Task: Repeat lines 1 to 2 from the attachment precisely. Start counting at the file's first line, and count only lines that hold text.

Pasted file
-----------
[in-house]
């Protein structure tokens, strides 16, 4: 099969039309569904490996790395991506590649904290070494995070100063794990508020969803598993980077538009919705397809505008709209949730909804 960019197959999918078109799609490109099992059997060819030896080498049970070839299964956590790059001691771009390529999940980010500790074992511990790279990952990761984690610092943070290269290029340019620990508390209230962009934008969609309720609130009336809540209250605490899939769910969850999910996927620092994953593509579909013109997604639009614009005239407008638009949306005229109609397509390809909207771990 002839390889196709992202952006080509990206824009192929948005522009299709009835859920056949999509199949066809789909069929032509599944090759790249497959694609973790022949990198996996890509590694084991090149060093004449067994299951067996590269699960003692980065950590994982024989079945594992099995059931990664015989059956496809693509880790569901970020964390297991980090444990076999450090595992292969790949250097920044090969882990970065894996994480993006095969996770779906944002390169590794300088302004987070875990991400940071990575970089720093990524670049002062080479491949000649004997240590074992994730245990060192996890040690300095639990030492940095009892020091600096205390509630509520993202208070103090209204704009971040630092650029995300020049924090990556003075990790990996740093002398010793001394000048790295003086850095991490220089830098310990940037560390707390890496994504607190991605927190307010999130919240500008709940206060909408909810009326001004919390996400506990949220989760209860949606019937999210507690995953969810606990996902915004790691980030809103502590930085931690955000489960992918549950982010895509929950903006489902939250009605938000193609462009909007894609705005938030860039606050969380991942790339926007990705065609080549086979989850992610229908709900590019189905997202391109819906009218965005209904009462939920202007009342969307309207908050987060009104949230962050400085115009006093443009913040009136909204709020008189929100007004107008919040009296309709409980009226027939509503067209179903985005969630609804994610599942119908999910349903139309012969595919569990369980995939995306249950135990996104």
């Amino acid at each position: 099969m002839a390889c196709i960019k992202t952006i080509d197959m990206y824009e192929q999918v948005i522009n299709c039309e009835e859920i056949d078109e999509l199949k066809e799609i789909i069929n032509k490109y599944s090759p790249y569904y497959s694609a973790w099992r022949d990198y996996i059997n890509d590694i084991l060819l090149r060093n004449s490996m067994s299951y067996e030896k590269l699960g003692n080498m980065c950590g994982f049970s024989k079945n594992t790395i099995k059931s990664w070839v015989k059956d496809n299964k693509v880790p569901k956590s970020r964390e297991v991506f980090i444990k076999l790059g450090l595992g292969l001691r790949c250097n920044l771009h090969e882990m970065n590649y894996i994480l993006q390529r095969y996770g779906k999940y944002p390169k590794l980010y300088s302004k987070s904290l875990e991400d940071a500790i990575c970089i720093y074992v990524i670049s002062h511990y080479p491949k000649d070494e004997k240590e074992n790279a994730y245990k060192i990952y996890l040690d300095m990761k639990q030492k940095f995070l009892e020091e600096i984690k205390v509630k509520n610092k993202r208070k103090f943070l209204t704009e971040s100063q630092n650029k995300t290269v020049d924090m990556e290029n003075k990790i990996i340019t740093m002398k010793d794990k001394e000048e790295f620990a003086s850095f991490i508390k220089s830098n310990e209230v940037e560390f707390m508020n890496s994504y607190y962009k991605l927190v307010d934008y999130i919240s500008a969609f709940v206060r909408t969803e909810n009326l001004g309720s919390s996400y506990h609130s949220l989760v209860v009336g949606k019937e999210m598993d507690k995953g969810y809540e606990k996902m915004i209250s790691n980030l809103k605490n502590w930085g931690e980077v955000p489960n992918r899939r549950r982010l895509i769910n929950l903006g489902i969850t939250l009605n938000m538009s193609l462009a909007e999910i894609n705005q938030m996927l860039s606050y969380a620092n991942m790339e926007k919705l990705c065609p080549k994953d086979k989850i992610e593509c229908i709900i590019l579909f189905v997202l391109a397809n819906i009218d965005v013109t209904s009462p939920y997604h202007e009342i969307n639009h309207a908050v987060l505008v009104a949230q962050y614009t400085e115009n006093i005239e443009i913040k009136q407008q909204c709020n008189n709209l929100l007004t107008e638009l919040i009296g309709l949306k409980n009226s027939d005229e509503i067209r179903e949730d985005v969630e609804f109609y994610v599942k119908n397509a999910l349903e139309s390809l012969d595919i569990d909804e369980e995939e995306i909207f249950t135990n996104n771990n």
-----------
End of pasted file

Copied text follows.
[in-house]
């Protein structure tokens, strides 16, 4: 099969039309569904490996790395991506590649904290070494995070100063794990508020969803598993980077538009919705397809505008709209949730909804 960019197959999918078109799609490109099992059997060819030896080498049970070839299964956590790059001691771009390529999940980010500790074992511990790279990952990761984690610092943070290269290029340019620990508390209230962009934008969609309720609130009336809540209250605490899939769910969850999910996927620092994953593509579909013109997604639009614009005239407008638009949306005229109609397509390809909207771990 002839390889196709992202952006080509990206824009192929948005522009299709009835859920056949999509199949066809789909069929032509599944090759790249497959694609973790022949990198996996890509590694084991090149060093004449067994299951067996590269699960003692980065950590994982024989079945594992099995059931990664015989059956496809693509880790569901970020964390297991980090444990076999450090595992292969790949250097920044090969882990970065894996994480993006095969996770779906944002390169590794300088302004987070875990991400940071990575970089720093990524670049002062080479491949000649004997240590074992994730245990060192996890040690300095639990030492940095009892020091600096205390509630509520993202208070103090209204704009971040630092650029995300020049924090990556003075990790990996740093002398010793001394000048790295003086850095991490220089830098310990940037560390707390890496994504607190991605927190307010999130919240500008709940206060909408909810009326001004919390996400506990949220989760209860949606019937999210507690995953969810606990996902915004790691980030809103502590930085931690955000489960992918549950982010895509929950903006489902939250009605938000193609462009909007894609705005938030860039606050969380991942790339926007990705065609080549086979989850992610229908709900590019189905997202391109819906009218965005209904009462939920202007009342969307309207908050987060009104949230962050400085115009006093443009913040009136909204709020008189929100007004107008919040009296309709409980009226027939509503067209179903985005969630609804994610599942119908999910349903139309012969595919569990369980995939995306249950135990996104």